Rebecca Medel

 
Two Double Stars (detail), knotted netted linen, woven fiber optic cable, embroidered silk floss, 26 x 25 x 7inTwo Double Stars (front), knotted netted linen, woven fiber optic cable, embroidered silk floss, 26 x 25 x 7inTwo Double Stars (side), knotted netted linen, woven fiber optic cable, embroidered silk floss, 26 x 25 x 7inDouble Stars (front), knotted netted linen, woven fiber optic cable, embroidered silk floss, 17 x 19 x 2in
Pleiades (detail), embroidered silk floss French knots and glass beads on digitally printed cotton, 19 x 19 inchesPleiades (detail), embroidered silk floss French knots and glass beads on digitally printed cotton, 19 x 19 inches

Rebecca Medel has a background in three-dimensional design and fiber art. Her B.F.A. degree in Environmental Design from Arizona State University informed her use of space-time as a central element in her work. Several years after receiving her undergraduate degree, Medel began fiber studies at Pacific Basin School of Textiles Arts, and Fiberworks, Center for the Textile Arts in Berkeley, California. It was at these schools that she learned two historical processes, ikat and knotted netting, that she was to use in creating her work for two and a half decades. The conceptual basis and development of her major professional works occurred during her graduate studies at the University of California, Los Angeles, where she earned an M.F.A. in Art, Sculptural Fibers.

During her graduate education Medel developed a personal off-loom technique using the processes she learned in Berkeley to knot large structural multi-planed square grid nets with ikat and braid resist threads. These resist processes separated color and created ambiguous or floating values of color. Medel singled out the use of linen and cotton thread because they are intrinsically structural and can be both bleached and dyed. During the many years that Medel used these processes her work comprised a series of ideas involving time & space, metaphysics, and symbolism. The elemental characteristic of the work was an exploration of light through the grid structure, without mass and weight, on the edge of being physically supportable, and creating transparent weightlessness. Structure was achieved through the use of lines that became planes, at times parallel and layered, at other times connecting and intersecting perpendiculars; against the wall or coming out in relief. These structures supported other concurrent ideas that spoke of voids, of tensions and distortions, of universal symbolism and the beauty of mathematics through an underlying geometry and the use of such mathematical principles as Sacred Geometry, the Golden Proportion, and the Fibonacci series.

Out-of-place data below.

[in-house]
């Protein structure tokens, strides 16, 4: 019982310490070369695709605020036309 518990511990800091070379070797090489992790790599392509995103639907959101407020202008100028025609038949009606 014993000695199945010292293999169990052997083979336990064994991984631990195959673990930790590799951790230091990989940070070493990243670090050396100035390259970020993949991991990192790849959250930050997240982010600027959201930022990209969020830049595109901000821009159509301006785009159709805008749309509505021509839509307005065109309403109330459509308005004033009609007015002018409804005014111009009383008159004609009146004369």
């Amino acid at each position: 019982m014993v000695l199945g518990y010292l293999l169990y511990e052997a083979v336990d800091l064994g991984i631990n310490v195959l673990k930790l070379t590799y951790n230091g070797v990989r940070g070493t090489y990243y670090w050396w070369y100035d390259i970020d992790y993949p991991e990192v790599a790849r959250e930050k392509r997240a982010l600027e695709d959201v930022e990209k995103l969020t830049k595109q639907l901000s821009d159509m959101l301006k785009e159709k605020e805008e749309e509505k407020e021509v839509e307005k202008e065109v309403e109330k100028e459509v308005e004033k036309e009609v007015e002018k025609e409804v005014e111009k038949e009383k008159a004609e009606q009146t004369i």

In 2005 Medel changed directions ending her work using the materials and techniques she had used for two and a half decades. However, she continues many of the themes of her netted work. These include the exploration of luminous light, the universal symbols of the spiral and the maze, and a personal visual interpretation of the universe and the phenomena of the cosmos. Although the work itself is not physically multi-dimensional, it implies dimensions through content. Medel now uses digitally printed images of her themes on opaque cotton or translucent organza, adding surface applications of embroidery with silk floss and glass beads to highlight her ideas.

See Examples of Museum Collection Works: https://sites.google.com/site/rebeccamedel2010/works/1980s-1990s

STATEMENT:
From 1980-2005 I used the ancient technique of knotted netting with resist dyed linen or cotton threads. The ikat and braided resist processes separate color creating ambiguous or floating values, something that happens through the white space breaks. I used linen and cotton because they are intrinsically structural and can be both bleached and dyed. This knotted work comprised a series of ideas involving time & space metaphysics, and symbolism. The elemental characteristic of this work was structural, without mass and weight, on the edge of being physically supportable, a structure of transparent weightlessness. Structure was achieved through the use of lines that became planes, at times parallel and layered, at other times connecting and intersecting perpendiculars.
Since 2005 my work uses digital prints on cotton or organza, embroidered with silk floss and/or glass beads. The  work continues an earlier interest in spirals and mazes as well as  my visualization of the cosmos. Through the materials and processes I am interpreting celestial maps, starlight, and galaxies. Much of this work uses a box format because it contrasts the concept of c

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